To supplement the short period of observation, we also analyzed TCs simulated by the Seoul National University Atmosphere Model Version 0 with a Unified Convection Scheme (SAM0-UNICON, Park et al. (2019)) in a fully coupled mode at the horizontal resolution of 1°lat×1°lon during the pre-industrial period for 600 years. SAM0-UNICON (or simply, SAM0) is one of the international general circulation models participating in phase 6 of the Coupled Model Intercomparison Project (CMIP6; Eyring et al. (2016)). It is based on the Community Atmosphere Model version 5 (CAM5; Neale et al. (2010);Park et al. (2014)) but CAM5’s shallow (Park and Bretherton, 2009) and deep convection schemes (Zhang and McFarlane, 1995) are replaced by a unified convection scheme, UNICON (Park, 2014a,b) with a revised treatment of convective detrainment processes (Park et al., 2017). Park et al. (2019) showed that the overall mean climate, ENSO, and global warming during the 20th century simulated by SAM0 are similar to those from CAM5 but SAM0 substantially improves the simulations of the tropical cyclones (Song et al., 2019), MJO (Madden and Julian (1971);Yoo et al. (2015);Ahn et al. (2019)), and the diurnal cycle of precipitation.

We used the six-hourly instantaneous model outputs at the horizontal resolution of 1°lat×1°lon to define the onset of TCs. The criteria used for defining the onset of simulated TCs (or TC genesis) are identical to the ones used by Park et al. (2019). Based on the methods suggested by previous studies (i.e., Walsh (1997);Hodges et al. (2003);Bengtsson et al. (2006)), Park et al. (2019) defined the onset of SAM0-simulated TCs if the relative vorticity at 850 hPa, ξ850, is larger than 12.5×10−5 s−1, the warm-core strength, ξ850−ξ200, is larger than 12.5×10−5 s−1, and the two conditions are satisfied for at least two consecutive days. The observed and simulated individual TCs are converted into the regularly gridded monthly data at the horizontal resolution of 2.5°lat×2.5°lon.

### 2.2. Computation of TC GPr

Our objective is to compute TC GPr from individual TC genesis events (GFq). A fundamental assumption employed in our approach is that, although seemingly sporadic and somewhat ubiquitous, GFq computed from individual TC genesis events is a discretized realization of GPr that is mainly determined by a set of large-scale environmental conditions controlling the formation of TCs, i.e., GPI. Consequently, GPr can be represented by a certain intermediate combination of GFq and GPI. As GPI varies in space and time more smoothly than GFq, GPr will also vary more smoothly than GFq.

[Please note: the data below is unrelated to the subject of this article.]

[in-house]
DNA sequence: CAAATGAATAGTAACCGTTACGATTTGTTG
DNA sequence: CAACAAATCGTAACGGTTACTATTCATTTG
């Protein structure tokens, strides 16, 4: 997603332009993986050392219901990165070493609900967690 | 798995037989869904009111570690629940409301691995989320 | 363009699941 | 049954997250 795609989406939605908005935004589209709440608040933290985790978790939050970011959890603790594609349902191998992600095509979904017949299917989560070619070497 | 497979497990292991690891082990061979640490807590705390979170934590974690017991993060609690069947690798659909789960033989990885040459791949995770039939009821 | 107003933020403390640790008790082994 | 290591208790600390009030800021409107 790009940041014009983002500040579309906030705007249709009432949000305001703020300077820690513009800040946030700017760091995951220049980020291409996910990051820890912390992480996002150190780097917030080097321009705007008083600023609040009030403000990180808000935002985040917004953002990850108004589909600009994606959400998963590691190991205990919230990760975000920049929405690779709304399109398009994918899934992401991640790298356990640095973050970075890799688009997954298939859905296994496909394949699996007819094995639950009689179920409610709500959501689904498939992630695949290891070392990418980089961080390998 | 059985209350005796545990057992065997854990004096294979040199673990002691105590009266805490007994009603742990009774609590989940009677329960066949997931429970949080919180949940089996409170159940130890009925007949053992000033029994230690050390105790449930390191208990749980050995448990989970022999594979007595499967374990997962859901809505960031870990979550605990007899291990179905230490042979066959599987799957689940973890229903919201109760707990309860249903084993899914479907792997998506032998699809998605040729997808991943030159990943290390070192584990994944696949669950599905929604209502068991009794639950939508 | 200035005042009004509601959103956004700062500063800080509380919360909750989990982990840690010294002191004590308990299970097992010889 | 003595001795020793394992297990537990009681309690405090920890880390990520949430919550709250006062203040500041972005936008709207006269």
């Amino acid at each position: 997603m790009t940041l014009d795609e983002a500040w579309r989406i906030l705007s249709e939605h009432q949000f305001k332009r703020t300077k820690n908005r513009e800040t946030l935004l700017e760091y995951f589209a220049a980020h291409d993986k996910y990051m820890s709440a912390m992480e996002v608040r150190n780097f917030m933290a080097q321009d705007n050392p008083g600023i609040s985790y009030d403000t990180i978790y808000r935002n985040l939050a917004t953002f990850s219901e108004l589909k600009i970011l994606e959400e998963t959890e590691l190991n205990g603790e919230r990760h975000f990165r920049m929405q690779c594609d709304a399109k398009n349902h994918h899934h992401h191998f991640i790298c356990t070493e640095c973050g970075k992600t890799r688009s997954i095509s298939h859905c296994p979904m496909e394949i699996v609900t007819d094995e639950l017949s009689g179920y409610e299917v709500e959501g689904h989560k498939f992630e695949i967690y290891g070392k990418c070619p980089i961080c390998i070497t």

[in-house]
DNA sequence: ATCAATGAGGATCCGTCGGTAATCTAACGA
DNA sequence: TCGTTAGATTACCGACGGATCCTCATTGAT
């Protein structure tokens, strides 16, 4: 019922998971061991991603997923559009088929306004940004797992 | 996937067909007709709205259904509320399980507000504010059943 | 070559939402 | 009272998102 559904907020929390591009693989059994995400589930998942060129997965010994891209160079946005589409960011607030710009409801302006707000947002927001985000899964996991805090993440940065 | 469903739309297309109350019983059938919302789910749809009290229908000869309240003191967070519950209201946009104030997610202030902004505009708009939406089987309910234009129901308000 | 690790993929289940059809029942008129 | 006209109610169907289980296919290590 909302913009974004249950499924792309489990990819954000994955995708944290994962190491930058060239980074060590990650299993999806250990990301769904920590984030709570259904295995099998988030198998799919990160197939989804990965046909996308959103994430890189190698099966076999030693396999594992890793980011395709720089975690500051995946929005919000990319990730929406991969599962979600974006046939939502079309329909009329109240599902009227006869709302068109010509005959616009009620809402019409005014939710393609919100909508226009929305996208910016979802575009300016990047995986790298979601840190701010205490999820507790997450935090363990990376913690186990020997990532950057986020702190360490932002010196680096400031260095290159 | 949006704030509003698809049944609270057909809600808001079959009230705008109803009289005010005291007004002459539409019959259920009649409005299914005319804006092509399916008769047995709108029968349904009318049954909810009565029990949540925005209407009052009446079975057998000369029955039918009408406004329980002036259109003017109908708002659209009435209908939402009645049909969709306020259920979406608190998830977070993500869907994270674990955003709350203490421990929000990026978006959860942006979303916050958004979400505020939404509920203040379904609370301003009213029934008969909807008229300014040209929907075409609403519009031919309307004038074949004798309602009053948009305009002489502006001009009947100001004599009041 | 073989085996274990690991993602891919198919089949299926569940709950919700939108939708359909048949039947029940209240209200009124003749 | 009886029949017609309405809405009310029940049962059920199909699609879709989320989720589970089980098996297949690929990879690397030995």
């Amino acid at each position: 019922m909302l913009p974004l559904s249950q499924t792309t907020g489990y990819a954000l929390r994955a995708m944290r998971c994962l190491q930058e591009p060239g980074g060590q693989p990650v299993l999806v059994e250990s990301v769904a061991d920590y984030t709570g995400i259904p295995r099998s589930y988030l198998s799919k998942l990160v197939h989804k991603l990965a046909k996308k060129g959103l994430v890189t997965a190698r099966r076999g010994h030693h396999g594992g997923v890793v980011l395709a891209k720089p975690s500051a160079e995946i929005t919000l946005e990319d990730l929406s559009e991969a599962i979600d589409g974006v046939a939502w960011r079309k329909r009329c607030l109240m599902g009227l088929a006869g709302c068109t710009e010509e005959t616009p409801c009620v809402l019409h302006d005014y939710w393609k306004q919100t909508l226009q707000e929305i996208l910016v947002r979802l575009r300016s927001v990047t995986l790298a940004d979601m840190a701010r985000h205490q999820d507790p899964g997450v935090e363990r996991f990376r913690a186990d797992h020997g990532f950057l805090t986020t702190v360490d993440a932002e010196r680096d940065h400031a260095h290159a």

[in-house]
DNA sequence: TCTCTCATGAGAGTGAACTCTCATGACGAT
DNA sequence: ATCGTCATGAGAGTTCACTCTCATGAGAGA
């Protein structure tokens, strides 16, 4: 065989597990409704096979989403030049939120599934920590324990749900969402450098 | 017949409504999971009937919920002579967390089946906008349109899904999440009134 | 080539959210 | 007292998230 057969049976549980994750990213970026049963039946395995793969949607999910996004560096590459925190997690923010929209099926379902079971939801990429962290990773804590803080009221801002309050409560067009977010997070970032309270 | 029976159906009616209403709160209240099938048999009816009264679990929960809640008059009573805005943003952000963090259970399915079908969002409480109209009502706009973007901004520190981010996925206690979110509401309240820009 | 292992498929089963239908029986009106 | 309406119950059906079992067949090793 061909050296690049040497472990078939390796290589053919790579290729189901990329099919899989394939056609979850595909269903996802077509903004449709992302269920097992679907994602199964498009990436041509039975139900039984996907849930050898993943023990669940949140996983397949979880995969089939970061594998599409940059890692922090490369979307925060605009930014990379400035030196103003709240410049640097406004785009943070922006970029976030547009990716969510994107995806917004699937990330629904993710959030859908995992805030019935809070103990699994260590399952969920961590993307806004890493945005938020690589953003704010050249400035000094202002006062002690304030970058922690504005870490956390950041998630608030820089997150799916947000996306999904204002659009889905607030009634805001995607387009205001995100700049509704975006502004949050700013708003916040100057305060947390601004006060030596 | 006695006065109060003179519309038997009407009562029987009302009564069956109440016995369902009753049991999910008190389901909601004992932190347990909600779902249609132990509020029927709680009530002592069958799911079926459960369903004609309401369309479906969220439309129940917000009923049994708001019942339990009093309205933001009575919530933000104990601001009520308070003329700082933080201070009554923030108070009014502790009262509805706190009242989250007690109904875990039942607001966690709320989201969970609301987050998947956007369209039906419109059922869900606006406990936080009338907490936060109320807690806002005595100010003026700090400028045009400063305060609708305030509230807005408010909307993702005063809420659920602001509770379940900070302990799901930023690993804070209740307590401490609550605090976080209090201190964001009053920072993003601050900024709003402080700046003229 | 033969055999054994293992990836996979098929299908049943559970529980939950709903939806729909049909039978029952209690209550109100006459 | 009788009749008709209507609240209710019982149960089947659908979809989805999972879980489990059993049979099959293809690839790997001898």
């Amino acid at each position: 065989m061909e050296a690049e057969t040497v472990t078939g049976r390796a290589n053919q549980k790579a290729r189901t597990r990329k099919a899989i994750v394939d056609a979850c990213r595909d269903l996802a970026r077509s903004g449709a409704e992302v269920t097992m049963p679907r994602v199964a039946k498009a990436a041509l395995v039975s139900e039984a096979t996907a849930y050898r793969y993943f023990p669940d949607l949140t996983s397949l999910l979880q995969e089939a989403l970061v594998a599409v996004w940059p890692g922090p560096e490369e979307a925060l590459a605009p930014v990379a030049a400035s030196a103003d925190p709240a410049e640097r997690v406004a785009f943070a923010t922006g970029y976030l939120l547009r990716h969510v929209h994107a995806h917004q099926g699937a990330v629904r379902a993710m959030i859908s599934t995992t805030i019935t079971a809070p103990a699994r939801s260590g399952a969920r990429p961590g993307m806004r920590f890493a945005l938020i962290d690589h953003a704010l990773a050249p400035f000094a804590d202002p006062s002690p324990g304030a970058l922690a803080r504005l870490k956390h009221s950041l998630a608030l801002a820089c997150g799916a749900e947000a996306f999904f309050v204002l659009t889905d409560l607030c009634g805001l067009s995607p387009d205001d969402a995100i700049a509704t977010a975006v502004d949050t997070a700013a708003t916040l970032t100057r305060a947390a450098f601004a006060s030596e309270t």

We will explain how to compute monthly gridded GPr(i,m,y) for each year for the entire TC genesis events, where i, m, and y are the indices denoting individual 2.5°lat×2.5°lon grid box, month, and year, respectively. Let us assume that we have a set of total TC genesis events N for all the Y years across the globe. Let us consider a specific nth TC genesis event that occurs in the grid box with an index, j=13 (Fig. 1b) during a calendar month, m, and year, y. We compute the genesis probability GPr(i,m,y;n) corresponding to the nth TC genesis by partitioning a real number 1 into the nearby 25 grid boxes in proportion to the product of the monthly genesis probability index [GPrI(i,m,y), which will be defined later] and the squared inter-annual correlation coefficient [r2(i,m)|y=1,Y] between the monthly GPrI where the nth TC is generated [GPrI(13,m)|y=1,Y] and the monthly GPrI in each of the nearby 25 grid boxes [GPrI(i,m)|y=1,Y]:

$G P r ( i , m , y ; n ) = [ r 2 ( i , m ) | y = 1 ⋅ Y ⋅ G P r I ( i , m , y ) ∑ j = 1 25 r 2 ( j , m ) | y = 1 ⋅ Y ⋅ G Pr I ( j , m , y ) ] , 0 ≤ i ≤ 25$
(1)

where we set GPr(i,m,y;n)=0 if the grid box is a nonocean grid or r2(i,m)|y=1,Y < 0.5, and the criterion of 0.5 is empirically chosen to exclude weakly correlated grid boxes. By construction, $∑ j = 1 25 G Pr ( i , m , y ; n ) = 1$. The monthly gridded GPr(i,m,y) for each year is obtained by summing GPr(i,m,y;n) for the entire TC genesis events, i.e., $G P r ( i , m , y ) = ∑ n = 1 N G P r ( i , m , y ; n )$. Note that $∑ i = 1 I G P r ( i , m , y ) = ∑ i = 1 I G F q ( i , m , y )$, where I is the total number of grid boxes across the globe such that GPr conserves the sum of TC genesis numbers integrated across the globe. The aforementioned Eq. (1) distributes the localized GFqs of individual TCs (e.g., 1 in the grid where TC is generated and 0 in the other grids) into the nearby grid boxes in proportion to the spatiotemporal coherence of monthly GPrI(i,m,y).